Our LCA10 program remains on track, we're confident in how that continues to progress. The work with Adverum further extends what we can do in the field of ophthalmology. We very much appreciate their expertise and some of the innovative vectors they have really give us opportunities we look at further extending what we do in ophthalmology.
Maybe speak a little bit about why these capsids, there are a number of other companies out there who have some various AAV capsids and what made these ones particularly attractive?
I'll ask Xandra to comment on this, but as you say, there are a lot of companies working in the field of AAV. And our to desire to work with Adverum, it is in the field of ophthalmology and what we think they bring to the table there. Xandra?
Yes, our relationship with Adverum is two-pronged. They are not just any AAV, but well-characterized AAV and also their clinical experience in the eye and taking things into clinical development. So it's not just a [indiscernible] early vectors but vectors that have been well-characterized. And as Katrine said, help us expand what we can do in the eye.
And maybe to build on that one step further, of course AAV is only one of a number of delivery strategies that we employ across a range of modalities. And so that's part of that broader delivery strategy that we have in place.
Okay and then just quickly, if you can give an update on the patent interference case and where we stand there and when we might see some more updates there?
I think as many of you know, the overall position we have in intellectual property is one that we're very comfortable and confident in. The interference is in the midst of this first procedural year, there are number of process steps that have occurred throughout the year and will continue through the balance of 2016. We would expect it in Q1 of next year, those very procedural steps will have judgments from the patent office and then if there is still an interference at that point in time, it would then move into the phase where they determine priority. That said, I think both given the process of the interference so far as well as the overall IP position, we're very comfortable and very confident in where we're.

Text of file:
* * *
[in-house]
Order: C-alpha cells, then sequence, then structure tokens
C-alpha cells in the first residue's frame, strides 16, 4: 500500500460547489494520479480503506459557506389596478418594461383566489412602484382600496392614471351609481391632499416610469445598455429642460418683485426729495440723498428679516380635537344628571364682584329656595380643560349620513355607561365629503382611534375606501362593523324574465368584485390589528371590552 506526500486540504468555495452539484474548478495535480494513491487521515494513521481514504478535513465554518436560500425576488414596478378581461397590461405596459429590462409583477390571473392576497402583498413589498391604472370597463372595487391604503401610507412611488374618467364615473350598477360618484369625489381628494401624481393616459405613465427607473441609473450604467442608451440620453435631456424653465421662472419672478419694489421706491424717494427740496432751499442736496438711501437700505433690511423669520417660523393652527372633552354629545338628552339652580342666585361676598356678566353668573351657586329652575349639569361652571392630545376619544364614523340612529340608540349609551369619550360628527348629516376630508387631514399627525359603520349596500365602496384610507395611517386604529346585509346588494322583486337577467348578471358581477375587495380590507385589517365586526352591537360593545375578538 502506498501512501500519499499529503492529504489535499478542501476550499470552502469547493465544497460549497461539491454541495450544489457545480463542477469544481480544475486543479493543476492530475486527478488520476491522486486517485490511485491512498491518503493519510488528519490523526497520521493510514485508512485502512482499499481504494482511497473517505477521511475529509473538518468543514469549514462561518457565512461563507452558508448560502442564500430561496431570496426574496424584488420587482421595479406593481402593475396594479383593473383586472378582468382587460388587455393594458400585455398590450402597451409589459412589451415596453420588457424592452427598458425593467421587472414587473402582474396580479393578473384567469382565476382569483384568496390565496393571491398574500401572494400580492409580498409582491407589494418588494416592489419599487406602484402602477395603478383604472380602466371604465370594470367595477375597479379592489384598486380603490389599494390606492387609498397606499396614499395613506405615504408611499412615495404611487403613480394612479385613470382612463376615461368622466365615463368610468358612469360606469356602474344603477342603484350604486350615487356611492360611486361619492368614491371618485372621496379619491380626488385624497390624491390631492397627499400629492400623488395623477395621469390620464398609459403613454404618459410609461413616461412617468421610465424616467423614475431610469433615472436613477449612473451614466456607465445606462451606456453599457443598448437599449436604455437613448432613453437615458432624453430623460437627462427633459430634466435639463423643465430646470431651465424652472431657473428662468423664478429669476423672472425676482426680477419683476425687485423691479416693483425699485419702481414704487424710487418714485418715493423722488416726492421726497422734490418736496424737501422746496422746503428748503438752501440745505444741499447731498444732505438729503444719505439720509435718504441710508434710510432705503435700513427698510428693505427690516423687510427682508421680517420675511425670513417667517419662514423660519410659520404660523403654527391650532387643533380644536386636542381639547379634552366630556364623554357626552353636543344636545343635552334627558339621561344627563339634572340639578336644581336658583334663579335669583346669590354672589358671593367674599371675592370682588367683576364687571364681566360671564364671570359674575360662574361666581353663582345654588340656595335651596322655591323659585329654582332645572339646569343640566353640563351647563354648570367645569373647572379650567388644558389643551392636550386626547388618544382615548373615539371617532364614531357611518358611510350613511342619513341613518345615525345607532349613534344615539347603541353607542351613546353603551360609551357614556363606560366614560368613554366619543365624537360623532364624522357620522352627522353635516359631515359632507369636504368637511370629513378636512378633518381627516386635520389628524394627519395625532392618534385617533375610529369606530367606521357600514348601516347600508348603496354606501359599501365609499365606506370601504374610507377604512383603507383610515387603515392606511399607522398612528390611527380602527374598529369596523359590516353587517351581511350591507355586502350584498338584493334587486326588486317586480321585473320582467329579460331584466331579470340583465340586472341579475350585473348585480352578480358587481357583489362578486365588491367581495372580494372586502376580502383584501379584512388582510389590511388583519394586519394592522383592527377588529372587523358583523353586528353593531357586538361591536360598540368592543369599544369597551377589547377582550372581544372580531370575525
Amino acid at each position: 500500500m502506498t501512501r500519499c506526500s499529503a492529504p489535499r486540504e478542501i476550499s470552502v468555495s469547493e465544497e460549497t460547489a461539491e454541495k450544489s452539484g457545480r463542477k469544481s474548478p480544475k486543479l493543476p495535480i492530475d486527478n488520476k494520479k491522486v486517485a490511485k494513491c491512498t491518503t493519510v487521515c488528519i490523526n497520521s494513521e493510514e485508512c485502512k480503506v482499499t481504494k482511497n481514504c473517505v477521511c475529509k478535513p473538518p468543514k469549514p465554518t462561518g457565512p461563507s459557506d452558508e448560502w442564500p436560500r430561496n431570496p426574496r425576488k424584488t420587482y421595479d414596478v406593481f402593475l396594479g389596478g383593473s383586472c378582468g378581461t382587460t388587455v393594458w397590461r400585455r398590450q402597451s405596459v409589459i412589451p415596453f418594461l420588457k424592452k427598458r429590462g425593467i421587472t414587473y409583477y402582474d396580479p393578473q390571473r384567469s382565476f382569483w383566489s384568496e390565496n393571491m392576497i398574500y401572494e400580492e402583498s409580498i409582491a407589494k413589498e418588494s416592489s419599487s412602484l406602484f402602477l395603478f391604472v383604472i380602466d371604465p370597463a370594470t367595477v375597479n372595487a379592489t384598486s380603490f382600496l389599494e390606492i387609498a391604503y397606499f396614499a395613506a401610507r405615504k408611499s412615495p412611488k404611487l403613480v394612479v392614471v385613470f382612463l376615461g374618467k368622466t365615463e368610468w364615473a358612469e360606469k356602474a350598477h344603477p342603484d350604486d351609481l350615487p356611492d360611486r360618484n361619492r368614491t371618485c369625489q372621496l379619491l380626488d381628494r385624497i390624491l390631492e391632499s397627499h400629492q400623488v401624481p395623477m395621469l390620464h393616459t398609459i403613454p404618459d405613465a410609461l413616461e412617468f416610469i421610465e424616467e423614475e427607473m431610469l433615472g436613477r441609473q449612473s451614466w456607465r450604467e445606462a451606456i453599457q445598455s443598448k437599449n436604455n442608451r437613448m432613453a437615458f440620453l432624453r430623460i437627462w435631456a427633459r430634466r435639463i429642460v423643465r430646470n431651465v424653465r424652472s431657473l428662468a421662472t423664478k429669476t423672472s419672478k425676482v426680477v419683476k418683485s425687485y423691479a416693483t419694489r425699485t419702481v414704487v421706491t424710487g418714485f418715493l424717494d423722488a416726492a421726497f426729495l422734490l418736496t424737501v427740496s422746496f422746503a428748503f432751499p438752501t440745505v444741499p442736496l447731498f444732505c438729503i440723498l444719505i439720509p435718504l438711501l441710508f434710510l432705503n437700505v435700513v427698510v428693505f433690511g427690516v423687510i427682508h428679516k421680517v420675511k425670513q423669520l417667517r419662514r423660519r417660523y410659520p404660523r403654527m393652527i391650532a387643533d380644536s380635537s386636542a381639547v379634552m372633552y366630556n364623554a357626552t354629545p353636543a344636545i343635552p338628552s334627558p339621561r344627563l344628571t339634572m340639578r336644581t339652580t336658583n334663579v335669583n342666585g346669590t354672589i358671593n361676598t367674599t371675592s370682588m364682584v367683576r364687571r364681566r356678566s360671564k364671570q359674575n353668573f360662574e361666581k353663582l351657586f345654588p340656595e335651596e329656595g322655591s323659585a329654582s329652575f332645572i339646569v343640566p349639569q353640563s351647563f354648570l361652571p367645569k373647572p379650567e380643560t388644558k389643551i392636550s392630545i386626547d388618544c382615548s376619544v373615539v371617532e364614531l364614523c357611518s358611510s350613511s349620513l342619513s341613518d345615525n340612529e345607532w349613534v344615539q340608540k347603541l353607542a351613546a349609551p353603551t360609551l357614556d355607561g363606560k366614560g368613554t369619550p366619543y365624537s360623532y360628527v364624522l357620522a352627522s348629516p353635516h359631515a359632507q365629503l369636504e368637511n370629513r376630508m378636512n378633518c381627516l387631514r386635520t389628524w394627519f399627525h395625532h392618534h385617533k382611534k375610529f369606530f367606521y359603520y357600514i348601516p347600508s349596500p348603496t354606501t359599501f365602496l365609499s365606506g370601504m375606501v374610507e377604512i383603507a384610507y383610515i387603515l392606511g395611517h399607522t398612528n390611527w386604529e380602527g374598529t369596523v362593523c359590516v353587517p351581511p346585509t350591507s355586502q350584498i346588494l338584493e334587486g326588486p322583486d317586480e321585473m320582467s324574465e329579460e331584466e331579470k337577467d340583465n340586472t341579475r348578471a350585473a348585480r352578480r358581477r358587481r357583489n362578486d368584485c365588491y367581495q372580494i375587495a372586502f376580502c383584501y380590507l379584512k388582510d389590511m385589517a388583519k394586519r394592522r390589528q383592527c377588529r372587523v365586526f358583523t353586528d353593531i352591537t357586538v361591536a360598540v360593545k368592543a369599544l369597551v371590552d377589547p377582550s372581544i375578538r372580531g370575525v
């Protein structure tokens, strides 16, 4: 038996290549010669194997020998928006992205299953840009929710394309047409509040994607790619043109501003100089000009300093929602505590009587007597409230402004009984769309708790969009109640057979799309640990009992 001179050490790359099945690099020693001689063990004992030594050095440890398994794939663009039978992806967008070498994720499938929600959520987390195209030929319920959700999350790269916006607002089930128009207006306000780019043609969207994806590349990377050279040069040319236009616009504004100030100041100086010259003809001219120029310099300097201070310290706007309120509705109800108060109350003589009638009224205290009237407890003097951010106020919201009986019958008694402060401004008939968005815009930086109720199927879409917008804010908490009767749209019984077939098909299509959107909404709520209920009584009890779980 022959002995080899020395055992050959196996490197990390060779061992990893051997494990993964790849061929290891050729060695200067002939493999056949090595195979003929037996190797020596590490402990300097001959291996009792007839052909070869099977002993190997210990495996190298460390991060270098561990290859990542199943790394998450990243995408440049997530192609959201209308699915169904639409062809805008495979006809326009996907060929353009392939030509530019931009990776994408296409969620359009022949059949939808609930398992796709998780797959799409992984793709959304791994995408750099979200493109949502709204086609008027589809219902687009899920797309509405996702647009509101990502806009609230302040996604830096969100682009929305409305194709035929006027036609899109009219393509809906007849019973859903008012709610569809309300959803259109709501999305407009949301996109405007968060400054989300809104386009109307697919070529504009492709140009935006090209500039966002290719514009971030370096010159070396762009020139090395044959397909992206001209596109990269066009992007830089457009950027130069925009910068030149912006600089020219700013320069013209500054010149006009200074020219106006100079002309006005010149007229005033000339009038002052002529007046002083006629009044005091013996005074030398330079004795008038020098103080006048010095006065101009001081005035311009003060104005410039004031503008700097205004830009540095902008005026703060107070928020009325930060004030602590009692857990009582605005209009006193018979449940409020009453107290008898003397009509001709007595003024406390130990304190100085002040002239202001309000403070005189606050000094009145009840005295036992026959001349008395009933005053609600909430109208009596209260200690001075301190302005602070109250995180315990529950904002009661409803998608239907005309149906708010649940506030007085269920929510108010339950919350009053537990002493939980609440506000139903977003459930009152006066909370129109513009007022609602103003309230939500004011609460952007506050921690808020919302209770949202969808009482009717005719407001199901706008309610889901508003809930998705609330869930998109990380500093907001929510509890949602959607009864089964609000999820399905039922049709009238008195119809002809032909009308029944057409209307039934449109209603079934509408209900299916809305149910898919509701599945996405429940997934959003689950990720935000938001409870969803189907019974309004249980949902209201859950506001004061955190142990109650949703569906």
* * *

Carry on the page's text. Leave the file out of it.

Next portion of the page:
And our next question comes from the line of Roy Buchanan with Janney Montgomery. Your line is now open.
I have a broad question about delivery. You said in the statement that in, for example, cystic fibrosis, you plan to work with different groups, optimize delivery of the lungs, even including academic groups. I want to get a sense of a level of risk in delivery to various tissues and another example might be BMD in the heart muscle. How confident are you that you can achieve sufficient delivery in the heart and how do you provide for the best shot on goal?
Sure, so I'll ask Vic Myer, our Chief Technology Officer to speak to that. And in framing it a bit, you're absolutely right, the different tissues represent different degrees of challenge and difficulty. Our goal is to provide a solution that allows us to get to the tissue, as opposed to having our portfolio strategy being defined by a delivery mode. So with that, Vic, do you want to talk of little bit about what our strategy is and some of the questions that he's asking?
So overall, our delivery strategy is to leverage existing technologies that are out there today and dive in and really develop technology as needed over time. As I'm sure you all appreciate, the amount of work that's been done in gene therapy and sRNA and RNA-based therapeutics has created a tremendous amount of knowledge and of expertise out there in the field. It's our goal to tap into that expertise and that knowledge. And I think the announcement of the collaboration with Adverum is a good example of how we think about this delivery strategy. So in general, we will work in a given tissue, some will be probably more straightforward based on what's been done previously, both in research as well as in clinical modes, we will perform benchmarking experiments and iterate towards a solution that we think is going to be sufficient.
It sounds like the majority of your internal work is going towards Cas9 itself, off targets, that kind of stuff and minimal work on delivery you're outsourcing that essentially?
We consider it a place for very active collaboration.
And our next question comes from the line of Cory Kasimov with JPMorgan. Your line is now open.
This is Brittany on for Cory, thanks for taking the questions. As we look towards the end of the year and early into next, what can we expect in terms of preclinical data updates? Are there any conferences in general that should be on our radar that could be a venue for any potential notification?